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Despite a clear distinction in law between equity and debt, the results of such a categorization can be misleading. The growth of financial innovation in recent decades necessitates the allocation of control and cash-flow rights in a way that diverges from the classic understanding. Some of the financial instruments issued by companies, so-called hybrid instruments, fall into a grey area between debt and equity, forcing regulators to look beyond the legal form of an instrument to its practical substance.
This innovative study, by emphasizing the agency relations and the property law claims embedded in the use of such unconventional instruments, analyses and discusses the governance regulation of hybrids in a way that is primarily functional, departing from more common approaches that focus on tax advantages and internal corporate control. The author assesses the role of hybrid instruments in the modern company, unveiling the costs and benefits of issuing these securities, recognizing and categorizing the different problem fields in which hybrids play an important role, and identifying legal and contracting solutions to governance and finance problems. The full-scale analysis compares the U.K. law dealing with hybrid instruments with the corresponding law of the most relevant U.S. jurisdictions in relation to company law. The following issues, among many others, are raised:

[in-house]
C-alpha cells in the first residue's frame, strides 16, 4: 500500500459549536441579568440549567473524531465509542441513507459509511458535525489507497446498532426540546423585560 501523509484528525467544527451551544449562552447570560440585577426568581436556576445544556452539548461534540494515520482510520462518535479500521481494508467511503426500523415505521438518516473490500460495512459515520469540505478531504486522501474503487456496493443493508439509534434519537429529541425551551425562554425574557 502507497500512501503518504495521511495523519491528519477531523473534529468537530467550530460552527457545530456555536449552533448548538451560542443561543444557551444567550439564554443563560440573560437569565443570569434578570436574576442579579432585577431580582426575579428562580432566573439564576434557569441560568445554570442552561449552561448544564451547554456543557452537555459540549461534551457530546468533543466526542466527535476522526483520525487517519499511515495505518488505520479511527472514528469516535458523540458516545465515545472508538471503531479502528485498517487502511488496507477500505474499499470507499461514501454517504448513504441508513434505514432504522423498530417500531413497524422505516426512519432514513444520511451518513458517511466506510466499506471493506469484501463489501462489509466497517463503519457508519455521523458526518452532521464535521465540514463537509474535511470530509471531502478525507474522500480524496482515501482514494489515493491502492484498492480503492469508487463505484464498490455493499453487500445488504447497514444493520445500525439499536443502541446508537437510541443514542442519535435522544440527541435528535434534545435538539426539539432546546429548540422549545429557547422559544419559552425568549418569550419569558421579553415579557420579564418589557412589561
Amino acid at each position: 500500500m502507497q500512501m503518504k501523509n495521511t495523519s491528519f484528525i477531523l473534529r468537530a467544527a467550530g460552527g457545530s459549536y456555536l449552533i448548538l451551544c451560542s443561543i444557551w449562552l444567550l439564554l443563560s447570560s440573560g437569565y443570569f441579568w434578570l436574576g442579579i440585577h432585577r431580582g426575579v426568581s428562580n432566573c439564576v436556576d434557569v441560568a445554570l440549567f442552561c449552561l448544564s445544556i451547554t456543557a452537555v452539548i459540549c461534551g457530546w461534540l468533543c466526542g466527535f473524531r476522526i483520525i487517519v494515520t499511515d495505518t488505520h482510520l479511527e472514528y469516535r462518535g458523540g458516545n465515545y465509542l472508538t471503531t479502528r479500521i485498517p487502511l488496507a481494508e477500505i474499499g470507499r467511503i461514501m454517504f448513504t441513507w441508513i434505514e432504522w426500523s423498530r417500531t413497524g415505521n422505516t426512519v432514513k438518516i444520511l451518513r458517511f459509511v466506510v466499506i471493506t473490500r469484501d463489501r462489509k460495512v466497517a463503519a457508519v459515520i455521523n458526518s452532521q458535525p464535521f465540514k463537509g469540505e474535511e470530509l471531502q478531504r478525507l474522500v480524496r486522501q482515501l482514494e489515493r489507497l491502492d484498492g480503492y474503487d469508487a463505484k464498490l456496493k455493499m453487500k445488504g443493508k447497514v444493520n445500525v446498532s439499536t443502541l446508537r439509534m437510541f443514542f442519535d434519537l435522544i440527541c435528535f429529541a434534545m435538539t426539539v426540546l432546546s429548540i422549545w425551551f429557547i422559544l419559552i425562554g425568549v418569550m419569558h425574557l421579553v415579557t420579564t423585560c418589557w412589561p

Throughout, the analysis includes discussion, comparison, and evaluation of statutory provisions, existing legal standards, and strategies for protection. It is unlikely that a more thorough or informative account exists of the complex regulatory problems created by hybrid financial instruments and of the different ways in which regulatory regimes have responded to the problems they raise. Because business parties in these jurisdictions have a lot of scope and a strong incentive to contract for their rights, this book will also be of uncommon practical value to corporate counsel and financial regulators as well as to interested academics.